“Ten Hours or No Sawdust”

“Ten Hours or No Sawdust”     The mid-late 1800’s was a time when what we know as America was beginning to be built.  Labor industries were on the rise and the country was beginning to be connected by railroads.  All of this was possible with lumber and Michigan was a huge contributor.   In Bay City the lumber industry was large and in charge … Continue reading “Ten Hours or No Sawdust”

Strike Hard

The Saginaw Valley Lumber Strike paints an all-too familiar picture of American Capitalism: the rich minority wielding power over those who work underneath them, not realizing (or possibly caring) that manual laborers are human, first and foremost, and are the foundation on which their fortunes rest. In the mid-late 19th century, men flocked from all over the country to get a piece of that lucrative … Continue reading Strike Hard

Saginaw Strikers

Saginaw Strikers   It’s 1885 in Saginaw, MI. Workers are exhausted, overworked, unpaid and ignored by employers. It was either work when and for what your boss told you or your family wasn’t going to have food on the table. Families were struggling, households didn’t know when their next check was coming in or if it would be enough to cover what they needed even … Continue reading Saginaw Strikers

Time To Strike For Laborers

Imagine working a mandatory 11 to 14-hour day for six days a week. Imagine the lack of family time, sleep or even personal space. Your hands have an extreme amount of calluses and you’re suffering with back pain. You’re not only working all this time with kids or animals or something calm and collected, yet, something very dirty and dangerous, lumber fields. In July of … Continue reading Time To Strike For Laborers

Blog Topic #4 for HIS 237

Topic: Using my video, the annotated article (notice that I made some remarks where I disagree with the author), and the texts, discuss the 1885 Saginaw Valley Lumber Strike. The Ten Hour Law (1885), which working men (united under the Knights of Labor) fought for, was not effective enough to protect Michigan’s working men. Although a plethora of strikes were waged in numerous industries over long … Continue reading Blog Topic #4 for HIS 237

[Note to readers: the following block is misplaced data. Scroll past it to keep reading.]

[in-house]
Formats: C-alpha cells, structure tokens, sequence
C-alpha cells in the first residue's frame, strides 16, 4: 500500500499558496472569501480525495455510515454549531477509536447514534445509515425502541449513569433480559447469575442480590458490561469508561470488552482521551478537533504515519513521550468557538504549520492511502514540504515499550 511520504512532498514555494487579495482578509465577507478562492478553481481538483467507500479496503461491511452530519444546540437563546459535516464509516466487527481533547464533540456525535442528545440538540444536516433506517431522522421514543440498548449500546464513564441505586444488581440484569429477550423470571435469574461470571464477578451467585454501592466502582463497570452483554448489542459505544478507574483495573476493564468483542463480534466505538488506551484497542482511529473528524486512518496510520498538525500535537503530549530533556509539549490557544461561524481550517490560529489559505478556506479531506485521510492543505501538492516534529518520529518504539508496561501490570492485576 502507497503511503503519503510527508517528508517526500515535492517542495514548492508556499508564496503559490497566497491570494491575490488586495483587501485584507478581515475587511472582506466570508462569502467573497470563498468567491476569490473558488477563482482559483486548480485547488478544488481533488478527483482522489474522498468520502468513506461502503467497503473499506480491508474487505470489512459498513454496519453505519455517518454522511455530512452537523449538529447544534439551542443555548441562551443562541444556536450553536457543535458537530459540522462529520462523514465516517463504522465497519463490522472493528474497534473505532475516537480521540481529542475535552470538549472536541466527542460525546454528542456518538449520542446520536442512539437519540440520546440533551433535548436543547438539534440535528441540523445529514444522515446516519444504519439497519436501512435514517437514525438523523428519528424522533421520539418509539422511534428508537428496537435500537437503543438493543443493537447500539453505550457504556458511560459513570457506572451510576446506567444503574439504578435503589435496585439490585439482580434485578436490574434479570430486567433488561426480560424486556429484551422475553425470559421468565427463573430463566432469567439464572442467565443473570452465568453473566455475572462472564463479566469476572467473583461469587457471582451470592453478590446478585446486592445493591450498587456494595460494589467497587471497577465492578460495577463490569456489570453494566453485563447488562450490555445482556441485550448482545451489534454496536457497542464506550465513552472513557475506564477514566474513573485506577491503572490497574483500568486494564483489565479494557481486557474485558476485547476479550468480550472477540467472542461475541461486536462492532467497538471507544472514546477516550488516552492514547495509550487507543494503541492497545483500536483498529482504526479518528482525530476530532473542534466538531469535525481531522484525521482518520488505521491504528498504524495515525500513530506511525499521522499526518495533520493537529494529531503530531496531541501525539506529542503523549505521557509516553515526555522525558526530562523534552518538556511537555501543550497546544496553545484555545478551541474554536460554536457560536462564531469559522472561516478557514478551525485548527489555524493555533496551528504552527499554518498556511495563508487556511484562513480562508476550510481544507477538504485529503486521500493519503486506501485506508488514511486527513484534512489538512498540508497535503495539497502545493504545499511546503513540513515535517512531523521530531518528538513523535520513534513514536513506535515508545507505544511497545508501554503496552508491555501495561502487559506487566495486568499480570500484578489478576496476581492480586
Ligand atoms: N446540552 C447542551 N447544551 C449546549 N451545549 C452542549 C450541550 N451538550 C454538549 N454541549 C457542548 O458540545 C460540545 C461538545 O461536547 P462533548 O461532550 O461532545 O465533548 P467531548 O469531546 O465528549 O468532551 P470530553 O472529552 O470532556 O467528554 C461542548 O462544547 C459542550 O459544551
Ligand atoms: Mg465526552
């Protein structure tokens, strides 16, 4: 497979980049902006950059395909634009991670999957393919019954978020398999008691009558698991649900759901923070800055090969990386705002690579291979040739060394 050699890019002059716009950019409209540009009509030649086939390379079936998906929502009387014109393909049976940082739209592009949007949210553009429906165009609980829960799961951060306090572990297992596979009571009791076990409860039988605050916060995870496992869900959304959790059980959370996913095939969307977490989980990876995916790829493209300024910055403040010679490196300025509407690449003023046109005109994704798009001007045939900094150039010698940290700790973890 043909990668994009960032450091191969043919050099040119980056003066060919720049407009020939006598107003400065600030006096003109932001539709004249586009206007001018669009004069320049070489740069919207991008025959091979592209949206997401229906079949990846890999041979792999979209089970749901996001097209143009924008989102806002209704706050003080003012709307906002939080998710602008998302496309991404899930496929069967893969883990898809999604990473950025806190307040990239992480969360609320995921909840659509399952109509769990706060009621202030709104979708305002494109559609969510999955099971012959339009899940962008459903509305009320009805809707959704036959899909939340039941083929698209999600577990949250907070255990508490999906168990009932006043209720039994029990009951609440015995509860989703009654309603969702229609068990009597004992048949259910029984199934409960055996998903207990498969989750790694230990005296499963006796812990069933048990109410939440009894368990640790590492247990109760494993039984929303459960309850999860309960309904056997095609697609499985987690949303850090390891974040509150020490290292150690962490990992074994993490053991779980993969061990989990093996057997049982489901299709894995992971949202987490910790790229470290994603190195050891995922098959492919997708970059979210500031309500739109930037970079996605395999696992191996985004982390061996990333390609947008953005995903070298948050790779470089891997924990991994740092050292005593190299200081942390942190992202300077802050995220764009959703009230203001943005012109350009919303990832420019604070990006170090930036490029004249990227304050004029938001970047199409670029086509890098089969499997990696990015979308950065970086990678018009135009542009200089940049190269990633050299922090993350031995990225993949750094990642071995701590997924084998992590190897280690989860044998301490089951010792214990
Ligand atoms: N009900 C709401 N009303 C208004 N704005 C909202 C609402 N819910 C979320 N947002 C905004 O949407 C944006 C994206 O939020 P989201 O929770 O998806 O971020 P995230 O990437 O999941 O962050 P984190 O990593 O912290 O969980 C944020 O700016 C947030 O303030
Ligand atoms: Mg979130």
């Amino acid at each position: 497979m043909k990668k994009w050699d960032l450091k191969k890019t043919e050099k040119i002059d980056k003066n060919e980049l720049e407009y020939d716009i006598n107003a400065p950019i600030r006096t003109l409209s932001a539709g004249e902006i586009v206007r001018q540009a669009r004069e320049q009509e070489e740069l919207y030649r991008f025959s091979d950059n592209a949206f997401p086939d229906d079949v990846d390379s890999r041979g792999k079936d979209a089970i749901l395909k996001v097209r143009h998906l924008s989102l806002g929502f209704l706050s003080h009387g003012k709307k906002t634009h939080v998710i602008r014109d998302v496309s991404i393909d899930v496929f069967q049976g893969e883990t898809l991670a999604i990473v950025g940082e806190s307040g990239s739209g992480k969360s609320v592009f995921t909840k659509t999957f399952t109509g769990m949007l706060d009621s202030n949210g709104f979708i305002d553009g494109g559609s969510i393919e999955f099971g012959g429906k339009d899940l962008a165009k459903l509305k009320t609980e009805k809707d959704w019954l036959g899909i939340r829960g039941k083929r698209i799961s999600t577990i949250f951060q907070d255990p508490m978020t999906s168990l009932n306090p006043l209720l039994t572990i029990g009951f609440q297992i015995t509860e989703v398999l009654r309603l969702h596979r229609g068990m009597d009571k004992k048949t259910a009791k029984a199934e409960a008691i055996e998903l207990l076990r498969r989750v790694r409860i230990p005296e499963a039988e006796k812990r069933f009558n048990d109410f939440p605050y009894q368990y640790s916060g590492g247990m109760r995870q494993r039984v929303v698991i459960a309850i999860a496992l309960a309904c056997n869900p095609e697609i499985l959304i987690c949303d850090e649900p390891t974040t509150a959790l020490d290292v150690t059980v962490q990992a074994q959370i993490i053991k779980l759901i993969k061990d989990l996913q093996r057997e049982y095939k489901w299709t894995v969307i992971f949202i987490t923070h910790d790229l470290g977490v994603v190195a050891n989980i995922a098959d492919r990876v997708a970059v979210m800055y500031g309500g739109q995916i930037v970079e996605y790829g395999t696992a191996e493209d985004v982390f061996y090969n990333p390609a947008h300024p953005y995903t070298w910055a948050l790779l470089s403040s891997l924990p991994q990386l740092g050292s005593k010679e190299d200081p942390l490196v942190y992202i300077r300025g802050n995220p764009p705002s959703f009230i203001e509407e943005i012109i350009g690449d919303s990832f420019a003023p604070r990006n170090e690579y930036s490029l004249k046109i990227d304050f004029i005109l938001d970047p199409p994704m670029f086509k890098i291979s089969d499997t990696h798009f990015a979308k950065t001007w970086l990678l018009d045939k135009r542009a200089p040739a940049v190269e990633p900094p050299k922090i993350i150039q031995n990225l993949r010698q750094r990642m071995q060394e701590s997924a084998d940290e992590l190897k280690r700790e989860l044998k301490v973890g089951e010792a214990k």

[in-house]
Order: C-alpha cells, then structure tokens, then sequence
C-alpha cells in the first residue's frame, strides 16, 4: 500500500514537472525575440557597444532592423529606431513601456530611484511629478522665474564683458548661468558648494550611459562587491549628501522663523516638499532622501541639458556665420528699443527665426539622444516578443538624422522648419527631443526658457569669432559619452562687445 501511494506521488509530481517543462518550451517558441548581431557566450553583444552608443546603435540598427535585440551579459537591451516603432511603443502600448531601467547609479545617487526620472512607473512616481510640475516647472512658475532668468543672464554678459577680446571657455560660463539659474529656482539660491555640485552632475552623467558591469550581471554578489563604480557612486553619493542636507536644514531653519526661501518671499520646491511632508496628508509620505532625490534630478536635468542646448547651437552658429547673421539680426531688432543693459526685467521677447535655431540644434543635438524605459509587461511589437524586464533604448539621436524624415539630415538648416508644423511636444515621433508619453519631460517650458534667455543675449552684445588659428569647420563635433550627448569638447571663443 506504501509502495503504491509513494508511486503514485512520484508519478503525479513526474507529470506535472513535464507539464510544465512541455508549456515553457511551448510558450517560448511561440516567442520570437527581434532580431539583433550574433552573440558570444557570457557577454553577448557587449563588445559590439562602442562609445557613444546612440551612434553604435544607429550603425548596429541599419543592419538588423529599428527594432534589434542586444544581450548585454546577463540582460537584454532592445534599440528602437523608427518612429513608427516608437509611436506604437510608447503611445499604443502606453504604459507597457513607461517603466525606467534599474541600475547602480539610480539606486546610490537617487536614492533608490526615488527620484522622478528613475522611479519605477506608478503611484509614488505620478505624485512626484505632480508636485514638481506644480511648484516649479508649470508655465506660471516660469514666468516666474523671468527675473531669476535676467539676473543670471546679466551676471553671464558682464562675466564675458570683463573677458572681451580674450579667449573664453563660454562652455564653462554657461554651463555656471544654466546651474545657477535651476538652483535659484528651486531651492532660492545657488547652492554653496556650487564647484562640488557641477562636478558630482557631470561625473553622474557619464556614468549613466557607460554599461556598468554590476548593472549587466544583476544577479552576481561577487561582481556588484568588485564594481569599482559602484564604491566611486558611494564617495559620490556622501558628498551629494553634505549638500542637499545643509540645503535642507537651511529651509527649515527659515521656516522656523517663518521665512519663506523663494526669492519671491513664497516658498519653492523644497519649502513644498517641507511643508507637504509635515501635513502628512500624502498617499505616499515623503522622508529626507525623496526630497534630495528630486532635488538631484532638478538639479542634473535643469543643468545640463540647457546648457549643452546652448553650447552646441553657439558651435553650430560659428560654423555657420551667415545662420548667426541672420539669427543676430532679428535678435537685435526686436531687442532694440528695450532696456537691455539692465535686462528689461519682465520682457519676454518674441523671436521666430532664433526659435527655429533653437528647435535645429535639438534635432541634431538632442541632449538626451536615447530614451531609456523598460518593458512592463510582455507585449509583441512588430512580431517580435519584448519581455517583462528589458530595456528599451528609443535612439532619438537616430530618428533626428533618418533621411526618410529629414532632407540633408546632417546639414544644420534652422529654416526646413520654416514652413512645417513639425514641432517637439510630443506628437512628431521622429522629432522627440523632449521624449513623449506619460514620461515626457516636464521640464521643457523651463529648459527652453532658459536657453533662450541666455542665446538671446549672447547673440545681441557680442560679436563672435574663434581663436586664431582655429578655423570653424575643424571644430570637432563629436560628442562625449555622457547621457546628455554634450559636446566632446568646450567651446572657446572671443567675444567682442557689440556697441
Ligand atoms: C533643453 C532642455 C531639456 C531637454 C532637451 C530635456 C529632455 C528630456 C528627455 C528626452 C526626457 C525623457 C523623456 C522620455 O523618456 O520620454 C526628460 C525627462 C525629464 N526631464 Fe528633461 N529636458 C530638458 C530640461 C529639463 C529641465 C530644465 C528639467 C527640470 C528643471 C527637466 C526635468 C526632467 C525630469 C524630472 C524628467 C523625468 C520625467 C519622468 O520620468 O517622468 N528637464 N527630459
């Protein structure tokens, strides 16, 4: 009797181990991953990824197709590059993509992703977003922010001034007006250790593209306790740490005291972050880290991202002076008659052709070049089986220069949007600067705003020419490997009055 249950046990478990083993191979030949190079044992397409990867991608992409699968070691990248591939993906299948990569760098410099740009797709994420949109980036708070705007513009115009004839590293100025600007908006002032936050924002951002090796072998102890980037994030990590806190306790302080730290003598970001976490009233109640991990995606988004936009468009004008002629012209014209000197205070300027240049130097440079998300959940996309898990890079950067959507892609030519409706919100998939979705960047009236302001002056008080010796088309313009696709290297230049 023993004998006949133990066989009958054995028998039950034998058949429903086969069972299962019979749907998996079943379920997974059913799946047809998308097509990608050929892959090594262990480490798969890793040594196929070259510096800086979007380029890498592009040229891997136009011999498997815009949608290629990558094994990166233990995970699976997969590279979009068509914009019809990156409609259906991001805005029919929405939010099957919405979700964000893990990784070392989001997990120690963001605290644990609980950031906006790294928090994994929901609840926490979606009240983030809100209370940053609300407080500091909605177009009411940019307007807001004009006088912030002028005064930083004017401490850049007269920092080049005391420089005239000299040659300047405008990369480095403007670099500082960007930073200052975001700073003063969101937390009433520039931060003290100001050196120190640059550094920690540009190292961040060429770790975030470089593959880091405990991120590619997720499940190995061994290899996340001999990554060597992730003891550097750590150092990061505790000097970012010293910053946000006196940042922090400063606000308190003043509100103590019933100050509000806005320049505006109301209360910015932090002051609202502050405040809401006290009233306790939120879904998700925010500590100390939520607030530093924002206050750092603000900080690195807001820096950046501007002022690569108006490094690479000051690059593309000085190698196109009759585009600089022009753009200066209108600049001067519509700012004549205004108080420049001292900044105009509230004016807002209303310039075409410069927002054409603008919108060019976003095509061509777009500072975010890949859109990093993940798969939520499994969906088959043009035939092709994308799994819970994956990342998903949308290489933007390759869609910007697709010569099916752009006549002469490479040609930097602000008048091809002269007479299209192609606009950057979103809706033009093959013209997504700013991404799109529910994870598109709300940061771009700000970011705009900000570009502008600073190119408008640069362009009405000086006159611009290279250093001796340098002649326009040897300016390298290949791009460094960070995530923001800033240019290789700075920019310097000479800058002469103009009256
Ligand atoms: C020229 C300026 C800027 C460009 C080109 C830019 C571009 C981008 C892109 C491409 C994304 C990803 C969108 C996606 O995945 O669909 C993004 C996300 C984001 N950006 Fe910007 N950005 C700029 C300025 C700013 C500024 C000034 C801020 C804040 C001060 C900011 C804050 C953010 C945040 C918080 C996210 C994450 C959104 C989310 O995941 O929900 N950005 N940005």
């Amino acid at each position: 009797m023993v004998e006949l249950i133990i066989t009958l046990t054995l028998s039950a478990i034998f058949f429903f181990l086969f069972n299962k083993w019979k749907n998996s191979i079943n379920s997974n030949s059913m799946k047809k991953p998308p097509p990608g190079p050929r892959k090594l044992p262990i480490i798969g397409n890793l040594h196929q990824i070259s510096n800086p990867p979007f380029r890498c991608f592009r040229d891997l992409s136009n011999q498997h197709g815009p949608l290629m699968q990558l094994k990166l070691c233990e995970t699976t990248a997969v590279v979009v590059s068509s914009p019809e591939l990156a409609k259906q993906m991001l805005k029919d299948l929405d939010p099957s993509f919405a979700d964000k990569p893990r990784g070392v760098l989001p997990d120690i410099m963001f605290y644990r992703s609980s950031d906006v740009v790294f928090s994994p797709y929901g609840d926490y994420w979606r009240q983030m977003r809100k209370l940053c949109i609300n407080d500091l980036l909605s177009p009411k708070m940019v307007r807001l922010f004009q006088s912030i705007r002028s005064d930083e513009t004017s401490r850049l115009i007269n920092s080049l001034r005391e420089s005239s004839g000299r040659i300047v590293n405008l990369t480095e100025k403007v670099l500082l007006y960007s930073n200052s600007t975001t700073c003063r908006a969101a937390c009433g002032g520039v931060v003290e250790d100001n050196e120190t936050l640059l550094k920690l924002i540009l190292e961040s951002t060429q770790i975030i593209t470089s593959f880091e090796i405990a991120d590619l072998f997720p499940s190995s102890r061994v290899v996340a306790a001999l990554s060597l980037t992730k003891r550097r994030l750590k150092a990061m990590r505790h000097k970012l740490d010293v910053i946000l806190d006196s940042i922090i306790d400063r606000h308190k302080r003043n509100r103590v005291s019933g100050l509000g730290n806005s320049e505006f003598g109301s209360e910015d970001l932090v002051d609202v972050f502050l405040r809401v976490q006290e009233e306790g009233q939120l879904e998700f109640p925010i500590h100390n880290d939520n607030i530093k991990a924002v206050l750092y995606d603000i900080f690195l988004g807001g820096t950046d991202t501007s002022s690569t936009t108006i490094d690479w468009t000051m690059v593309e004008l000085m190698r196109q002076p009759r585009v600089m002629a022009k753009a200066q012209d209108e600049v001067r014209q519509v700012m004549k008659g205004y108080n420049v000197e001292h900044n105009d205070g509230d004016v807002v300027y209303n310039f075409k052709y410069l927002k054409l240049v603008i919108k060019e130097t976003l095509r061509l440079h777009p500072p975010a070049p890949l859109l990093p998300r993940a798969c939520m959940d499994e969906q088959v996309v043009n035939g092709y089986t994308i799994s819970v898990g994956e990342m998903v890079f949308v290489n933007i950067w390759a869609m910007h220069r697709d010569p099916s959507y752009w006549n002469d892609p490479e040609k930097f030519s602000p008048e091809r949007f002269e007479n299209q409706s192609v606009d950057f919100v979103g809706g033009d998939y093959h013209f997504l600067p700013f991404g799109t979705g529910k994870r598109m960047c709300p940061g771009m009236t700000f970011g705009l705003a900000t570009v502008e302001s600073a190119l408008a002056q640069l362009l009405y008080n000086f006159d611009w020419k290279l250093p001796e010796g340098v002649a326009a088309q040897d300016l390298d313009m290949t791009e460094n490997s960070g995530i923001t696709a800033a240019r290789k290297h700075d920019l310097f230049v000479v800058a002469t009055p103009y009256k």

History 237 Blog Post #3

The year was 1890, the state of Michigan was just starting to get away from the stagnant republican control and beginning to move towards a democrat state. This move however did not stop mayor elect Hanzen S. Pingree from Detroit from taking office. He was a progressive thinker who was young and full of ideas that would ultimately help the “common man” and this is … Continue reading History 237 Blog Post #3

Social Reforming

There is a bunch of sides people take on government issues. One thing people can pretty much agree on is we all want the best for everyone. Everyone deserves equal opportunity and a good life. Pingree had great actions of being a social reformer, we can compare that to government officials now and who’s job is it to reform society? The mayor of Detroit was … Continue reading Social Reforming

Blog Topic #3 for HIS 237

Topic: Thinking about Hazen Pingree during his time as mayor of Detroit and governor of Michigan, answer the following questions: What actions did Pingree take that made him a social reformer? You may want to think about how this compares or contrasts to current politicians. In a republic such as ours, whose job do you think it is to reform society when it is not running … Continue reading Blog Topic #3 for HIS 237

The One With Michigan Settlers

After distinguishing some rumors about how Michigan was uninhabitable, Michigan decided to follow suite with the rest of the country. New settlers flowing down the Erie Canal from the East coast caused a shift in Michigan’s demographics. With a population on the upswing, new parts of the Mitten were being explored and claimed by eager settlers.  Michigan pioneers were “…ambitious, but poor…”  and  wanted to … Continue reading The One With Michigan Settlers

Michigan’s First Settlers